5 Major Suppressions the World Is Witnessing Today and One Is Still Lesser Known

Since June 2019, all eyes world over have been focusing on Hong Kong after protests erupted to scrap an extradition bill. Over the last six months, the violence has only intensified. However, on Nov. 27, U.S. President Donald Trump signed two human rights bills into law in support of the protesters in Hong Kong.

On Nov. 21, media outlets had reported of protesters, who were holed up inside the city’s Polytechnic University in defiance of a police siege, leaving a warning message to the international community.

A message left by protesters at the Hong Kong Polytechnic University in the Hung Hom district in Hong Kong on Nov. 21, 2019. (©Getty Images | DALE DE LA REY/AFP)

“Dear world, CCP [Chinese Communist Party] will infiltrate your government, Chinese enterprise $ interferes your political stance, China will harvest your home like Xinjiang. Be aware or be next,” the statement read.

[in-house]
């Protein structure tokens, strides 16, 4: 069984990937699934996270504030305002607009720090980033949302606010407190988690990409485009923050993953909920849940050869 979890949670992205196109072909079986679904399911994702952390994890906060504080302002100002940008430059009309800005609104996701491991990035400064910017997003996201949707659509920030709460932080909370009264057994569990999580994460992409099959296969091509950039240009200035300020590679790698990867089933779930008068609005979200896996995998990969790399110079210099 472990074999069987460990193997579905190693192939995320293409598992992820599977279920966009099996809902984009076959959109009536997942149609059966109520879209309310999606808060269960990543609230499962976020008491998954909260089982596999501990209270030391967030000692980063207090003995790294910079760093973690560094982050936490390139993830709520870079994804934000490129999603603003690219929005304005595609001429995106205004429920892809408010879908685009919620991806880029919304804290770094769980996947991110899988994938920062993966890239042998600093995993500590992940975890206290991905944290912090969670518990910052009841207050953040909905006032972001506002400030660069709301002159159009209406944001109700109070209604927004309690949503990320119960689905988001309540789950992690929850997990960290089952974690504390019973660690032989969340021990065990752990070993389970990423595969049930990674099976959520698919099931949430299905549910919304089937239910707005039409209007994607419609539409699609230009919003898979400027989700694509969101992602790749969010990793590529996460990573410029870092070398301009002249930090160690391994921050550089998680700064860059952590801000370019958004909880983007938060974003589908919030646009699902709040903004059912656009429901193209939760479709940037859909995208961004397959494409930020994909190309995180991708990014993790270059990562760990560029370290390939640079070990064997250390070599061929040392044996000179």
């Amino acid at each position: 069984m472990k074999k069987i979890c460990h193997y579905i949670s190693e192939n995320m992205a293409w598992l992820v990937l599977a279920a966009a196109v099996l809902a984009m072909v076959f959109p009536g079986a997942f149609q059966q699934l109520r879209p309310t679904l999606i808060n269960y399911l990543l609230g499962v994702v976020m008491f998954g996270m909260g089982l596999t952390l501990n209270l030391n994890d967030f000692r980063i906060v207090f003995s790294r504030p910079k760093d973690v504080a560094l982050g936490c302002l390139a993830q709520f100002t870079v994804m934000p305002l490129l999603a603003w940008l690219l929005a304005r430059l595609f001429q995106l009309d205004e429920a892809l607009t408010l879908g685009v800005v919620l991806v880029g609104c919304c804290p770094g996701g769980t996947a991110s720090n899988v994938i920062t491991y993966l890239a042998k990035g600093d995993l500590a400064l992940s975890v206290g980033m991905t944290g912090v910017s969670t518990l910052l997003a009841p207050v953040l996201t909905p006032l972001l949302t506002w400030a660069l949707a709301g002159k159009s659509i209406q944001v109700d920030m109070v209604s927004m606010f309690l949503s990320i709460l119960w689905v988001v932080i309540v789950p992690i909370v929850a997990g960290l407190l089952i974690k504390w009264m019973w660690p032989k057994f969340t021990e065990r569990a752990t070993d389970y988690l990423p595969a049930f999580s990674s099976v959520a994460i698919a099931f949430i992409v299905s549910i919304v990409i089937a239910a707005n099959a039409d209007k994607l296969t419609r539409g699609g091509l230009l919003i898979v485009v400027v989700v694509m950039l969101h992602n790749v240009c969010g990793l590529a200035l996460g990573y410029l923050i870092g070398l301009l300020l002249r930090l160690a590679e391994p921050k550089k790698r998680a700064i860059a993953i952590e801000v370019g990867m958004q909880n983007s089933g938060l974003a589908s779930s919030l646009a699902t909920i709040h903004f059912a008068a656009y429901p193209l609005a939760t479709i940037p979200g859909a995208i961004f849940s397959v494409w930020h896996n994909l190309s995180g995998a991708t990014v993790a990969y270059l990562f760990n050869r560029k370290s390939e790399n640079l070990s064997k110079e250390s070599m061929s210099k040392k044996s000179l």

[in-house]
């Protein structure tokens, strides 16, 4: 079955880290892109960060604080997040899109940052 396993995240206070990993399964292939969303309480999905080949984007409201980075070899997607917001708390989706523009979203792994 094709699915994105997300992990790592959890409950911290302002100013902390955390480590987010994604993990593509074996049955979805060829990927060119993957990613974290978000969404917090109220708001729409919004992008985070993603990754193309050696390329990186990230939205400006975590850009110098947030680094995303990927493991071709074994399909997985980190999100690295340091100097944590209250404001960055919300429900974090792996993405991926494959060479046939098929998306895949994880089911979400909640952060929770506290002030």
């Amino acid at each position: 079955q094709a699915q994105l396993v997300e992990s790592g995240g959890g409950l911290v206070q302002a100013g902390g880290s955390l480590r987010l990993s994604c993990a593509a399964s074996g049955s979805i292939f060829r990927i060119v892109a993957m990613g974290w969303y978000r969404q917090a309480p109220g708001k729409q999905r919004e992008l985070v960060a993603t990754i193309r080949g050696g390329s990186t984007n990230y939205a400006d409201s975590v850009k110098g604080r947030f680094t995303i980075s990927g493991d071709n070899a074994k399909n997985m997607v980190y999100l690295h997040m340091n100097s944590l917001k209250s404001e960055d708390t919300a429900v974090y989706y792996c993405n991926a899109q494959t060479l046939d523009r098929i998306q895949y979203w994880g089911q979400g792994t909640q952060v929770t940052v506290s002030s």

With the world witnessing the current situation in Hong Kong, one cannot forget the other violations of human rights that are happening to minorities and religious groups in China. Here are four more major suppressions that the world’s people should be aware of, with one of them still not as widely reported by the media.

1. Falun Gong

Among the lists of suppressions that the world is witnessing today, Falun Gong, a traditional Chinese mind-body cultivation practice, might be one that receives one of the least media coverage.

When Falun Gong was first introduced to China in May 1992, the practice quickly became popular due to its amazing health benefits and its philosophy of the world that places traditional moral values over material gain.

Hundreds of practitioners of Falun Gong gathered at Changchun Geology Plaza in the morning of May 1998. (©Minghui)

Falun Gong, also known as Falun Dafa, is based on the principles of Truthfulness, Compassion, and Forbearance. However, when the number of people practicing it skyrocketed to at least 70 million—more than the Chinese Communist Party’s (CCP) membership—within five years after its introduction, the Chinese communist regime launched a brutal persecution on July 20, 1999.